Thai street foodI have the belief that when you are given a great power — whether it is as leader of the (not)”Free World” or control over the diets of a huge portion of a nation’s citizens — there is an equal amount of responsibility towards those affected that comes with it.  We are all here for a just a short period of time, and everyone should leave a positive legacy.

As a consumer in Thailand, even if it is for just a short holiday, I believe people have an  obligation to patronize the true cultural eating establishments. Besides helping the nation, it is also good for your own health. Go have a Pad Se Ew Gai cooked by that lovely lady in the sidewalk café for lunch, and stay away from the potato chips and aspartame poisoned sweet drink. And eat a banana.

Breaking News:  03 Feb ’13 – Thailand’s 7-11 Operator Eyes Expansion to China, Neighboring Countries – Wall Street Journal

Mini mart in Chiang Rai  that is missing the second 1

Mini mart in Chiang Rai that is missing the second 1

Here is a video from an American expat in Thailand that thinks the 7-11 store food is great:

book making money in Thailand Godfree 2


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11 thoughts on “7-11 Stores are everywhere in Thailand, and why you should avoid them.

  1. Hmm. That’s a good point. I can live without 7/11. Next target has to be junk food, before it destroys Thailand completely. It may not be regulated but at least it can be honestly investigated and the results and recommendations published.

  2. Yes, you are 100% correct. One thing you didn’t mention was an air conditioner. When Iv’e traveled there, the group i’m with likes to go in there just to walk around and cool off for a bit. its too bad that kids will be kids and want all these sugary snacks and drinks that are packaged and ready to go. if you go to the coffee shop outside, you may get your coffee in a small plastic bag. well, “how are they supposed to post that on facebook?” If its not trendy, Thais aren’t going for it. what 7-11 is doing can be said for a lot of businesses. they all sell the same crap. it is sad, and your posting is totally 100% correct. if the country follows along the US fatness footsteps, they will surely be another country with an obesity and diabetic pandemic. Whats to follow? pharmaceutical drugs of course. What can we do to stop it? What needs to happen is more independent business people making packaged snacks that are healthier. one important thing, they have to “look cute”. maybe that’s what needs to happen. it needs to become trendy and cool to support healthier, local businesses.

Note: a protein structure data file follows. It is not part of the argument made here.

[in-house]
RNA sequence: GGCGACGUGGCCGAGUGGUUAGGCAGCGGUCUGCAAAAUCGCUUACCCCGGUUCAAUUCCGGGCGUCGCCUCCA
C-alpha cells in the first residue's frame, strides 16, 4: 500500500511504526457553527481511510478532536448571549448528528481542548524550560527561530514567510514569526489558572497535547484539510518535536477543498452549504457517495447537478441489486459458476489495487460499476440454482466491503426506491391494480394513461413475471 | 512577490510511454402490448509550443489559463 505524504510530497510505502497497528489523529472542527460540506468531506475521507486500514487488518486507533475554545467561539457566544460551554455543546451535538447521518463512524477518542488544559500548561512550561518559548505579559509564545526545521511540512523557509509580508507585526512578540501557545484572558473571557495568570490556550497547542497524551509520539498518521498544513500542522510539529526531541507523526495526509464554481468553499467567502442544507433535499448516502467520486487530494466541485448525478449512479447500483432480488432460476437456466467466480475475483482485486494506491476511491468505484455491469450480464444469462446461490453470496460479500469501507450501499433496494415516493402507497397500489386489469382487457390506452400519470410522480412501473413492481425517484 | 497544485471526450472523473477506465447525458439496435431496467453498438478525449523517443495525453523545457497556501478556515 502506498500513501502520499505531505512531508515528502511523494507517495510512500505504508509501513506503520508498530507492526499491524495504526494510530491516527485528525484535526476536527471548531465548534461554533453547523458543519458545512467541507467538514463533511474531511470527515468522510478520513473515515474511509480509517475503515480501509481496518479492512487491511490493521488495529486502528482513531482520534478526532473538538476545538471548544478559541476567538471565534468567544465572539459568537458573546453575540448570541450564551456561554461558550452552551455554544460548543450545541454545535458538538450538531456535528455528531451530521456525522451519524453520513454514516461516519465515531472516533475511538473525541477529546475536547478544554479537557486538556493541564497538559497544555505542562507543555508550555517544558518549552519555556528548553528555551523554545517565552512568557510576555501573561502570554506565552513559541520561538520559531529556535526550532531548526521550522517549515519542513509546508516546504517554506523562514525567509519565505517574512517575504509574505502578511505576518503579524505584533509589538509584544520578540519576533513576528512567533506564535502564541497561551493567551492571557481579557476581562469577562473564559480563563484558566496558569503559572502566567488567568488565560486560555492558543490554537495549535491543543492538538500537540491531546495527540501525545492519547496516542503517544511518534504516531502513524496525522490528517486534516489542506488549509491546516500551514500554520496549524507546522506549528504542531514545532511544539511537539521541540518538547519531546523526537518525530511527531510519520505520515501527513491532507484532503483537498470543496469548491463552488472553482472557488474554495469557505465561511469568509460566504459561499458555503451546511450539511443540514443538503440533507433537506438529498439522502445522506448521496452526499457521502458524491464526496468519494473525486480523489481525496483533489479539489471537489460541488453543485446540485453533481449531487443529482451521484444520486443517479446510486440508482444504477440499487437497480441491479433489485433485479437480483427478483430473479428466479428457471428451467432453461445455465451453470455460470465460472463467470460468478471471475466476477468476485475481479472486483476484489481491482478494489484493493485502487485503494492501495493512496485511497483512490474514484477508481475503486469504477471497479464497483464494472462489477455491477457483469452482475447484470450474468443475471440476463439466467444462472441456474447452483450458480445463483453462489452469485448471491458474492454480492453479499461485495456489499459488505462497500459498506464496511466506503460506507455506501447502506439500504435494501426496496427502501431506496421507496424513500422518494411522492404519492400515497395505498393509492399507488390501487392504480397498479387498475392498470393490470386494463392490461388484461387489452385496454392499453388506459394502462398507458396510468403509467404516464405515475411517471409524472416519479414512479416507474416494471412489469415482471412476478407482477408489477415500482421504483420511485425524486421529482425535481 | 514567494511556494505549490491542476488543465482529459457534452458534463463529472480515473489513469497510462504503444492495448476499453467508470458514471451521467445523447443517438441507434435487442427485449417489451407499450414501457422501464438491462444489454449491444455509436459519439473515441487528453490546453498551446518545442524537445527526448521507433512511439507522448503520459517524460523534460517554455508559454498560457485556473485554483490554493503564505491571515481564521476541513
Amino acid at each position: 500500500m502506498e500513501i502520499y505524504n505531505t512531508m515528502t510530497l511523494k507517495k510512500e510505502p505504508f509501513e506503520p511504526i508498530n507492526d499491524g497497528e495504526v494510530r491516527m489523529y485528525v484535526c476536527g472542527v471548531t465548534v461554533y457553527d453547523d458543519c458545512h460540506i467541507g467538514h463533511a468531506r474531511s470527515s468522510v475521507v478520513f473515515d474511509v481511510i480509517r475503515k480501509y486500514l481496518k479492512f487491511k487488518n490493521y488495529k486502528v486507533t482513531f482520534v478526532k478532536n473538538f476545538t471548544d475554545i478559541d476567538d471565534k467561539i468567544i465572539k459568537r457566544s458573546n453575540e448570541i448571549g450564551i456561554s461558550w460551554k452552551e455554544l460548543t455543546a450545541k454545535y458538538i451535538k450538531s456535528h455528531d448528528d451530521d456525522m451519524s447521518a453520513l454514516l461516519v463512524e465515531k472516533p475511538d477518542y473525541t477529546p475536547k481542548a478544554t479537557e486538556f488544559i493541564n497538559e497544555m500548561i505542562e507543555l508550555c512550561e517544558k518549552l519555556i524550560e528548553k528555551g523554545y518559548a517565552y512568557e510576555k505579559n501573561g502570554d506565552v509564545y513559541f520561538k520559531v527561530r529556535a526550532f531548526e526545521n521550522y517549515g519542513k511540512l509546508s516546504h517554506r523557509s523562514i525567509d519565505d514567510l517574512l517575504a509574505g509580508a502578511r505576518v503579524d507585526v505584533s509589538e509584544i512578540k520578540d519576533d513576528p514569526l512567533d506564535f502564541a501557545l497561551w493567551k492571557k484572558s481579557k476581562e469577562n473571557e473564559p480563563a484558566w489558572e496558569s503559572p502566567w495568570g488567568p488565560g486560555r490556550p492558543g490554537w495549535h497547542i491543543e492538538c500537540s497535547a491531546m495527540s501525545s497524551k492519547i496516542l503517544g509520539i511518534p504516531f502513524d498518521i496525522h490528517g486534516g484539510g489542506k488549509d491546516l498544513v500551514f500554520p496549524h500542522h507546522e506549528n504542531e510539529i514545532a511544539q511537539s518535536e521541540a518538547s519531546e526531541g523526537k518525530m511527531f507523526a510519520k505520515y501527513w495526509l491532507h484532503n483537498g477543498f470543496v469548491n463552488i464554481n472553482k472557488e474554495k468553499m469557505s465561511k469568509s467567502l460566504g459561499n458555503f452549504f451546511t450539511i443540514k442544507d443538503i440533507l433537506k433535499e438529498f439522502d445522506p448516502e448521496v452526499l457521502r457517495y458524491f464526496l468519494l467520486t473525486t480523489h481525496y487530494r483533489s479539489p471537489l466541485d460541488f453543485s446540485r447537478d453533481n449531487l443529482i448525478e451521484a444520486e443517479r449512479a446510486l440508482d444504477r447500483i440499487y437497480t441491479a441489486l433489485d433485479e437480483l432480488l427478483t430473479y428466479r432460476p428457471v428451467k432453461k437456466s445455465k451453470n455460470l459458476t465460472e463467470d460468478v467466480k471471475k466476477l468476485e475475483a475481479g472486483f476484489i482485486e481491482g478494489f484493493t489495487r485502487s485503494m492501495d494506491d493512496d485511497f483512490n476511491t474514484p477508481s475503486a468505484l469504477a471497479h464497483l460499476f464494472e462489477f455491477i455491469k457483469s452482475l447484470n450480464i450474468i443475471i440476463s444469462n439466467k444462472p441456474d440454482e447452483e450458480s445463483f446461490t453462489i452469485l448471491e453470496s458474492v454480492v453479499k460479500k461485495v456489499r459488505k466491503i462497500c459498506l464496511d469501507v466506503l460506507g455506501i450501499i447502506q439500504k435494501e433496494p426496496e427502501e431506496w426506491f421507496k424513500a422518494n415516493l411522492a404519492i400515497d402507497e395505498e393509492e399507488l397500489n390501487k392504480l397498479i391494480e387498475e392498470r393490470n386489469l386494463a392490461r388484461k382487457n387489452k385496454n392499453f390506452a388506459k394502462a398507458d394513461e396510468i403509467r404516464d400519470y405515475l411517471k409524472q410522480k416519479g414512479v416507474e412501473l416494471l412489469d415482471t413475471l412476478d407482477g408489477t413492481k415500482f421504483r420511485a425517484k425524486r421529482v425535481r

Great post!

  3. A couple of notes and corrections:

    1) 7-11 started in Dallas, not Houston.

    2) The chain is owned by Seven & I Holdings Co., a Japanese company that used be named Ito-Yokado.

    3) The most 7-11s are in Japan: 14,579; compared to a mere 8200 in the U.S.

    See http://en.wikipedia.org/wiki/7-11

    It is possible to live in the U.S. and rarely or never shop at 7-11. I almost never give them my money. Everything they sell, including gasoline and coffee, is available at better prices from other stores. I suspect that this is true in Thailand as well.

    • OK, I will give you the Dallas correction. The Franchises of 7-11 stores in Thailand are controlled by a Thai company, CP, which seems to own most everything around this country. While the chain worldwide brand is owned by Japanese, they are still franchised out to others. So I will keep my answer for your number 2 (I specified in my article that it was the Thai franchises that were owned by CP). Japan has more 7-11 stores, but a population of over 127 million, which is more than double the population of Thailand. Thailand does not have the top number of 7-11 stores of other countries in the world (it is a fairly small country), but it has a lot of them. Never claimed that they have the most.
      In the US, there are many other convenience stores besides 7-11. In Thailand, there are very few other convenience stores and the whole concept is fairly new. There is one small chain called Family Mart in Thailand, but I don’t think it gives the 7-11 stores much competition. If someone is inclined to this quick junk food, there are not a lot of alternatives like in the Fast Food Nation of America. 7-11 stores dominate the landscape here for junk food, and is the unquestionable symbol of unhealthy diets in Thailand. The merchandise available at Thai 7-11 stores is different from the US. No gas at the Thai stores, for instance, and the Westernized style junk food contrasts so much from the quality offerings (meaning fresh and unprocessed) offered in traditional Thai street eateries. Coffee is the most minor thing offered in a Thai 7-11, where you get a pack of instant along with a cup of hot water. Thais traditionally do not eat wheat bread and cheese at all, but the 7-11 stores have moved the youngest Thai generation in that direction, with the expected results. My premise is that this change is not a positive one. All one has to do is look at the examples in the West that have been eating this diet for a couple of generations.

  4. Yep, but not the 7-Eleven we know and ignore in America. Small, clean, efficient stores that are truly one-stop shops. Milk, eggs, beer, cooking spices, school supplies, booze, batteries, fast food- got ‘em all.